Obama to ask for special BP claims fund over oil spill
US president Barack Obama, in response to criticism over his handling of the ongoing Gulf of Mexico oil spill, has asked the oil company BP to create a special fund with “substantial” amounts of money to pay claimants over the disaster.
Obama is to make his fourth visit to the Gulf Coast tomorrow, and on Tuesday is scheduled to make a speech about efforts to address the spill.
In a television interview earlier today, the president’s senior strategist David Axelrod commented that “[w]e want to make sure that money is escrowed for the legitimate claims that are going to be, and are being made, by businesses down in the Gulf.
“And we want to make sure that that money is independently administered so that [BP] won’t be slow-walked on these claims,” he added.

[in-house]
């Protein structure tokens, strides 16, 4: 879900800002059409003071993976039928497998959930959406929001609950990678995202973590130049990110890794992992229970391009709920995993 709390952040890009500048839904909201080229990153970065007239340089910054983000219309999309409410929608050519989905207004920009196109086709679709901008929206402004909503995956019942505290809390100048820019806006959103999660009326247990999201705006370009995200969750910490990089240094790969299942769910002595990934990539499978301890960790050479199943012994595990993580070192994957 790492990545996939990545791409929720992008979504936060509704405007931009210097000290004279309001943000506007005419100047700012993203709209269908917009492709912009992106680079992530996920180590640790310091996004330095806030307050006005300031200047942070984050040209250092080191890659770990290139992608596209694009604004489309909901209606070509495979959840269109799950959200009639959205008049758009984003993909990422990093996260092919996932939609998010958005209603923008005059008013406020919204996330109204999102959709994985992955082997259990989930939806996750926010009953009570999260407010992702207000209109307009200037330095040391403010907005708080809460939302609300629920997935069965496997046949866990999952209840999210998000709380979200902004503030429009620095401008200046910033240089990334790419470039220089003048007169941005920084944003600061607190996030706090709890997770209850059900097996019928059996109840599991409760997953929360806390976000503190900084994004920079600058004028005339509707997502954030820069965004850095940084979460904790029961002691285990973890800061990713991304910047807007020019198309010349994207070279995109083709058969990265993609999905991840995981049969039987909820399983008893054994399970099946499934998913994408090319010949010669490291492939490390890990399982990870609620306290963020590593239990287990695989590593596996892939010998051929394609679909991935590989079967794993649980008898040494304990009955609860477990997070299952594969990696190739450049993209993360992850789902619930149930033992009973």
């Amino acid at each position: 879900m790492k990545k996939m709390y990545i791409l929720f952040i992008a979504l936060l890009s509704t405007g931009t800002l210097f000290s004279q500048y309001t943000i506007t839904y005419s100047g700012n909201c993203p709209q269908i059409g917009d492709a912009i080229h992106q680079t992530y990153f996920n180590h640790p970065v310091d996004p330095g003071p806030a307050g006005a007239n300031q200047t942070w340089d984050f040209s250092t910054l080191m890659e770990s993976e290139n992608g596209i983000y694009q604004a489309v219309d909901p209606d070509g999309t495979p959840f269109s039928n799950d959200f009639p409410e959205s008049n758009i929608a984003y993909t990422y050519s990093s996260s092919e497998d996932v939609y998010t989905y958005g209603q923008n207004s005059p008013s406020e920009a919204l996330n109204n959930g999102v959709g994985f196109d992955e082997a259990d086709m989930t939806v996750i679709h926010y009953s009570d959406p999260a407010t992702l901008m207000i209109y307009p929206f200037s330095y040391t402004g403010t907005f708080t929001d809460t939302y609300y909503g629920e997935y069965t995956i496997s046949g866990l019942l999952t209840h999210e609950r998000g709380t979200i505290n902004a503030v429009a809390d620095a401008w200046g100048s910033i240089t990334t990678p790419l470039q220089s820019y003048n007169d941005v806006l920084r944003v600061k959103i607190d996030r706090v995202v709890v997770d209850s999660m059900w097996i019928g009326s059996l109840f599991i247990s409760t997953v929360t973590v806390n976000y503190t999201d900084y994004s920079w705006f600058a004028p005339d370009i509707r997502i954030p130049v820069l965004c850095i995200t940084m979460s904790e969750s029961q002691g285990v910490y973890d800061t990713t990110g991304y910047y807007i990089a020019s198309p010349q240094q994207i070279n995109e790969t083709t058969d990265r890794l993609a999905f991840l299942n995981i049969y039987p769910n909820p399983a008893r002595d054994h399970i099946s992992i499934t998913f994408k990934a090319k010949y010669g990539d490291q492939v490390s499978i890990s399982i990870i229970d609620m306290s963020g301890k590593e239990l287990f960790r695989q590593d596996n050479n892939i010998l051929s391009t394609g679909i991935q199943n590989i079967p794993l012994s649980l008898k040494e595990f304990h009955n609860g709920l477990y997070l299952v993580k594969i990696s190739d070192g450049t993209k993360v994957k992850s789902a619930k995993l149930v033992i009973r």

The oil spill has poured at least a million barrels of oil into the Gulf since the Deepwater Horizon oil rig blew up on April 20. The oil has now reached the shores of the southern US, and affected many fishermen, oil workers, and business operators in the area.
Senior officials from the Gulf states of Florida and Louisiana both want the oil company to put $7.5 billion into the proposed fund. Officials from neighbouring states also affected by the spill, such as Texas, Alabama, and Mississippi, haven’t yet announced how much they want put into the fund.
BP’s board of directors, meanwhile, is to hold an emergency meeting tomorrow to talk about compensation to those affected. Some economic analysts have suggested that cleanup costs and compensations could drive the company into bankruptcy, although BP commented yesterday that it was “not in discussions with” and had “not engaged any bankruptcy experts”. According to the Los Angeles Times, as of March 31, BP had the equivalent of $6.8 billion in cash available on hand.
This article originally appeared in Wikinews.